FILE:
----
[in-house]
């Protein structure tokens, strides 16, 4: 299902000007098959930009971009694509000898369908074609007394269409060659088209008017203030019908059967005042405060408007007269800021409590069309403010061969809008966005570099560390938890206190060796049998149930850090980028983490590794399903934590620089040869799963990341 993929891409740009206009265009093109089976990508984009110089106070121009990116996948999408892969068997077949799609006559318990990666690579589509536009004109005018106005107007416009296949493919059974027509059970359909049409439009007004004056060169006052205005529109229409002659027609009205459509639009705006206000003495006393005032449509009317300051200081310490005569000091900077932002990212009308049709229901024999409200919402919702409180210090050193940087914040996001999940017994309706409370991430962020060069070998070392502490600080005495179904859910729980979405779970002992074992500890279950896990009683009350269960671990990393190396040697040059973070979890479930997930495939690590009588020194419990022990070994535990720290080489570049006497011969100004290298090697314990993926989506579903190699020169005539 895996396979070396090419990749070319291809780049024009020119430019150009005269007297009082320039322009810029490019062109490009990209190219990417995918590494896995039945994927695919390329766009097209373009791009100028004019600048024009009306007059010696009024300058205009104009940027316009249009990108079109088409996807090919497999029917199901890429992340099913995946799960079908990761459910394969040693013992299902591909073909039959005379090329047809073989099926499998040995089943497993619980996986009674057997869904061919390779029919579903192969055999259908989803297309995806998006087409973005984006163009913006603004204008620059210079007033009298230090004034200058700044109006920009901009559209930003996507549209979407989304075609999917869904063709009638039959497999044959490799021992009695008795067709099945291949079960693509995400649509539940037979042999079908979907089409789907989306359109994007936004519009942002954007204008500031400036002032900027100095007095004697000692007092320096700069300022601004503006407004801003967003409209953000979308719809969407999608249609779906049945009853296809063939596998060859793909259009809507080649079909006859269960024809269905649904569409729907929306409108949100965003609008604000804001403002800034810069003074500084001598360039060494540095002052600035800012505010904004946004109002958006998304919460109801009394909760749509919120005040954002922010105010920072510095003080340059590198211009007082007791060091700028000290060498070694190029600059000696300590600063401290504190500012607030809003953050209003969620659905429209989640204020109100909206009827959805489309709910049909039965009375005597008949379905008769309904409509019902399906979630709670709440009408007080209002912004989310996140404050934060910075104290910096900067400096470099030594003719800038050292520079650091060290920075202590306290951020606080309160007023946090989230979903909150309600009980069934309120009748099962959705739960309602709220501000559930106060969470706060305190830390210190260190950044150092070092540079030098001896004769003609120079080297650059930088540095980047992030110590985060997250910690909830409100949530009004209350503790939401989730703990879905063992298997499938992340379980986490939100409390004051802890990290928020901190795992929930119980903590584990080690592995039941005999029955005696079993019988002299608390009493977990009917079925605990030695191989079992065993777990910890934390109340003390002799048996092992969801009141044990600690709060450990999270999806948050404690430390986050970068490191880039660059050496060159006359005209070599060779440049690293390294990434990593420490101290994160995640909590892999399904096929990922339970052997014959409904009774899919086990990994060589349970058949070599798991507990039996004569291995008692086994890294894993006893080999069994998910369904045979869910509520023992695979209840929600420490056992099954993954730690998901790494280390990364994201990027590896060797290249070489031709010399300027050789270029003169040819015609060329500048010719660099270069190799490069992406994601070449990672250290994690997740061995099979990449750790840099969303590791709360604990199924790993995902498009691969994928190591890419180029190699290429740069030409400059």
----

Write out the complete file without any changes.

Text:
[in-house]
């Protein structure tokens, strides 16, 4: 299902000007098959930009971009694509000898369908074609007394269409060659088209008017203030019908059967005042405060408007007269800021409590069309403010061969809008966005570099560390938890206190060796049998149930850090980028983490590794399903934590620089040869799963990341 993929891409740009206009265009093109089976990508984009110089106070121009990116996948999408892969068997077949799609006559318990990666690579589509536009004109005018106005107007416009296949493919059974027509059970359909049409439009007004004056060169006052205005529109229409002659027609009205459509639009705006206000003495006393005032449509009317300051200081310490005569000091900077932002990212009308049709229901024999409200919402919702409180210090050193940087914040996001999940017994309706409370991430962020060069070998070392502490600080005495179904859910729980979405779970002992074992500890279950896990009683009350269960671990990393190396040697040059973070979890479930997930495939690590009588020194419990022990070994535990720290080489570049006497011969100004290298090697314990993926989506579903190699020169005539 895996396979070396090419990749070319291809780049024009020119430019150009005269007297009082320039322009810029490019062109490009990209190219990417995918590494896995039945994927695919390329766009097209373009791009100028004019600048024009009306007059010696009024300058205009104009940027316009249009990108079109088409996807090919497999029917199901890429992340099913995946799960079908990761459910394969040693013992299902591909073909039959005379090329047809073989099926499998040995089943497993619980996986009674057997869904061919390779029919579903192969055999259908989803297309995806998006087409973005984006163009913006603004204008620059210079007033009298230090004034200058700044109006920009901009559209930003996507549209979407989304075609999917869904063709009638039959497999044959490799021992009695008795067709099945291949079960693509995400649509539940037979042999079908979907089409789907989306359109994007936004519009942002954007204008500031400036002032900027100095007095004697000692007092320096700069300022601004503006407004801003967003409209953000979308719809969407999608249609779906049945009853296809063939596998060859793909259009809507080649079909006859269960024809269905649904569409729907929306409108949100965003609008604000804001403002800034810069003074500084001598360039060494540095002052600035800012505010904004946004109002958006998304919460109801009394909760749509919120005040954002922010105010920072510095003080340059590198211009007082007791060091700028000290060498070694190029600059000696300590600063401290504190500012607030809003953050209003969620659905429209989640204020109100909206009827959805489309709910049909039965009375005597008949379905008769309904409509019902399906979630709670709440009408007080209002912004989310996140404050934060910075104290910096900067400096470099030594003719800038050292520079650091060290920075202590306290951020606080309160007023946090989230979903909150309600009980069934309120009748099962959705739960309602709220501000559930106060969470706060305190830390210190260190950044150092070092540079030098001896004769003609120079080297650059930088540095980047992030110590985060997250910690909830409100949530009004209350503790939401989730703990879905063992298997499938992340379980986490939100409390004051802890990290928020901190795992929930119980903590584990080690592995039941005999029955005696079993019988002299608390009493977990009917079925605990030695191989079992065993777990910890934390109340003390002799048996092992969801009141044990600690709060450990999270999806948050404690430390986050970068490191880039660059050496060159006359005209070599060779440049690293390294990434990593420490101290994160995640909590892999399904096929990922339970052997014959409904009774899919086990990994060589349970058949070599798991507990039996004569291995008692086994890294894993006893080999069994998910369904045979869910509520023992695979209840929600420490056992099954993954730690998901790494280390990364994201990027590896060797290249070489031709010399300027050789270029003169040819015609060329500048010719660099270069190799490069992406994601070449990672250290994690997740061995099979990449750790840099969303590791709360604990199924790993995902498009691969994928190591890419180029190699290429740069030409400059």